Vaccine bottlenecks from COVID lockdown leave children’s lives at stake
Help is needed urgently to distribute vaccines worldwide amid a dramatic drop in the quantity of lifesaving drugs available because of COVID-19 restrictions, UN Children’s Fund UNICEF said on Friday.
It has warned that lives “are at stake” owing to the dramatic decline in commercial flights and the limited number of charters.
Governments, the private sector, the airline industry, and others have been approached to free up freight space at an affordable cost “and to work with us to find ways around the transport disruptions we face”, said UNICEF spokesperson, Marixie Mercado:
“Compounding the challenge is the exorbitant cost of securing flights, with freight rates at 100 to 200 per cent above normal, and charter flights even more costly. Countries with limited resources will struggle to pay these higher prices, leaving children vulnerable to vaccine-preventable diseases such as measles and polio.”
Last year, UNICEF sourced more than 2.4 billion doses of vaccines for 100 countries, to reach around 45 per cent of the world’s under-fives.
Since late March, there has been a 70 to 80 per cent reduction in shipments.
Dozens of countries are at risk of running out of supplies including at least five that experienced measles outbreaks in 2019, the UN agency noted.
It has been working with manufacturers and partners, including the World Health Organization, the vaccine alliance GAVI, the Pan-American Health Organization (PAHO) and the Bill and Melinda Gates Foundation, to find solutions.
Refugee agency helpline overwhelmed as COVID-19 impacts hit
People forcibly displaced by conflict and violence are increasingly desperate as COVID-19 continues to make their already dire situation worse, the UN refugee agency, UNHCR, has said.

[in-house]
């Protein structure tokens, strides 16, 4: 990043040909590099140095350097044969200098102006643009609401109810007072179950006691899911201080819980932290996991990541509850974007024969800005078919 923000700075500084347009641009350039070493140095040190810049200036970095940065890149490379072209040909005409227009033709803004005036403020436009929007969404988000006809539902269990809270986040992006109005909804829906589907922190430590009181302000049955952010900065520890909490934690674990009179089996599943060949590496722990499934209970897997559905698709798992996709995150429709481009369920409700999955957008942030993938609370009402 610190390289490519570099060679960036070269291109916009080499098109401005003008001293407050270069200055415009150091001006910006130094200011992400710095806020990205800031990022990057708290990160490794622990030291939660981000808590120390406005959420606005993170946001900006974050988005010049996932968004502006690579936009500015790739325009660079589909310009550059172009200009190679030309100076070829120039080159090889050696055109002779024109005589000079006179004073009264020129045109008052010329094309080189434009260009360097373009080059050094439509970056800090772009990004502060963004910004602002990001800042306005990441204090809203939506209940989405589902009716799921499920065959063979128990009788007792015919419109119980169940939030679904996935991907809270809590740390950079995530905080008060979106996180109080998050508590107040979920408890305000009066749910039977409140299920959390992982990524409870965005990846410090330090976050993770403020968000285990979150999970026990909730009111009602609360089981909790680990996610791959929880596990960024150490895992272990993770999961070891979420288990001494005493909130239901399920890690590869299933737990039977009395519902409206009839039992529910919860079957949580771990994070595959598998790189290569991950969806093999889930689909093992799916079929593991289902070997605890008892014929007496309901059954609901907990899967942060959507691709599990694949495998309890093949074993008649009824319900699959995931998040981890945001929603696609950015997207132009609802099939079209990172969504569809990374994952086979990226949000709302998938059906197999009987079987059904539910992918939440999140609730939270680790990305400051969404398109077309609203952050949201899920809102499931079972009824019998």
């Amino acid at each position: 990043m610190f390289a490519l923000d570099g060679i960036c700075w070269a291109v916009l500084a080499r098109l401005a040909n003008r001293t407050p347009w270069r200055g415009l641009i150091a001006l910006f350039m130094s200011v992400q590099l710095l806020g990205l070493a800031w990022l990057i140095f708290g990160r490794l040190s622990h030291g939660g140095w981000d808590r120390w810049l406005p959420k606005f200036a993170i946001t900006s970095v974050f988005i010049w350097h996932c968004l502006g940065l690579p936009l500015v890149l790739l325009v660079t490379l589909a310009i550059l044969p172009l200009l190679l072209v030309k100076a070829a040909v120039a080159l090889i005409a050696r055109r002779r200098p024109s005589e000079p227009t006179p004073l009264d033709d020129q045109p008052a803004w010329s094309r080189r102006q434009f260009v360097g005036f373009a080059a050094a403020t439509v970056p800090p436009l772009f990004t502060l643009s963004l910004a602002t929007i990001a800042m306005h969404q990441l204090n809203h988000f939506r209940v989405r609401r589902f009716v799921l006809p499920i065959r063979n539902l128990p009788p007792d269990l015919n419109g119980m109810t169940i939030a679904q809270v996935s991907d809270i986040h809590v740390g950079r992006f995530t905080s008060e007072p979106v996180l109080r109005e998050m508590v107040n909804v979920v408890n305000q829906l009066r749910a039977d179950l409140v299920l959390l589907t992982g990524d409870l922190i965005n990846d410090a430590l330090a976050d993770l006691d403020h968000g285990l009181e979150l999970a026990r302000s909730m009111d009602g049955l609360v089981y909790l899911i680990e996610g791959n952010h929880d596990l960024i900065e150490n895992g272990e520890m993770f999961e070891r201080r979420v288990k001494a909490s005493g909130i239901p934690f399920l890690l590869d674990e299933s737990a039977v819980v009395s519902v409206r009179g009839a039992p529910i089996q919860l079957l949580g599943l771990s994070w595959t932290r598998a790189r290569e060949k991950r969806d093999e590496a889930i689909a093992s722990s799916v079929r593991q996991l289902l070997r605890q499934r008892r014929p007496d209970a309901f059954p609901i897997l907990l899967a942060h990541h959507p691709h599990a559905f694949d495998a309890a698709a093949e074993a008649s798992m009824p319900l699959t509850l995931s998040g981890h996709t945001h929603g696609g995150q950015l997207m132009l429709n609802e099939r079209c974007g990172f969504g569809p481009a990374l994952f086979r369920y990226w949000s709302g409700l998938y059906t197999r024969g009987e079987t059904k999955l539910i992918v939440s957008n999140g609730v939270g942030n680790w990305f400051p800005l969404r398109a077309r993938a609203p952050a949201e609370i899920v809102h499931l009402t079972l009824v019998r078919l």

Across the Middle East and North Africa, UNHCR and partners have received more than 350,000 calls from refugees and internally displaced people since lockdowns and other public health measures came into force, in March.
The majority asked for urgent financial assistance to cover their basic needs, amid a reported increase in evictions or threats of evictions in Algeria, Egypt, Iraq, Lebanon, Libya, Mauritania and Tunisia.
There are currently more than 5.6 million Syrian refugees in neighbouring countries and many are in need of urgent support, UNHCR spokesperson Andrej Mahecic said:
“In Lebanon, which faced an economic downturn prior to the pandemic, over half of the refugees surveyed by UNHCR in late April reported having lost livelihoods such as daily labour. Among the refugees consulted, 70 per cent reported that they had to skip meals. In other countries in the region, such as Egypt, Iraq and Jordan, large number of refugees have also reported having lost their main source of income.”
IOM helps migrants caught up in truck tragedy, return home
To Ethiopia now, where UN migration agency IOM has helped survivors of a shocking lorry container tragedy to go home and pick up their lives once again.
It comes after the remains of 64 migrants from Ethiopia were found locked in a container at the back of a truck near Tete, Mozambique, after crossing over the Malawi-Mozambique border in late March.
In total, 11 young men have now returned to Ethiopia, thanks to the Governments of Ethiopia and Mozambique, assisted by IOM and the European Union.
Under the scheme, IOM will help the migrants return to their communities in Oromia and Southern Nations, Nationalities and Peoples’ regional states.
Once home, the UN agency will give them psychosocial and economic support.
One survivor told IOM that he had “endured torture by smugglers” after likely paying smugglers between $2,500 to $6,000 to get to Southern Africa in search of work.
He described walking in forests for days with little food and water, but said that the worst part was the ride in the container, where 78 people were crammed into a space meant for no more than 20.
It was only by screaming for air and banging on the inside of the container that border police heard them.
Daniel Johnson, UN News.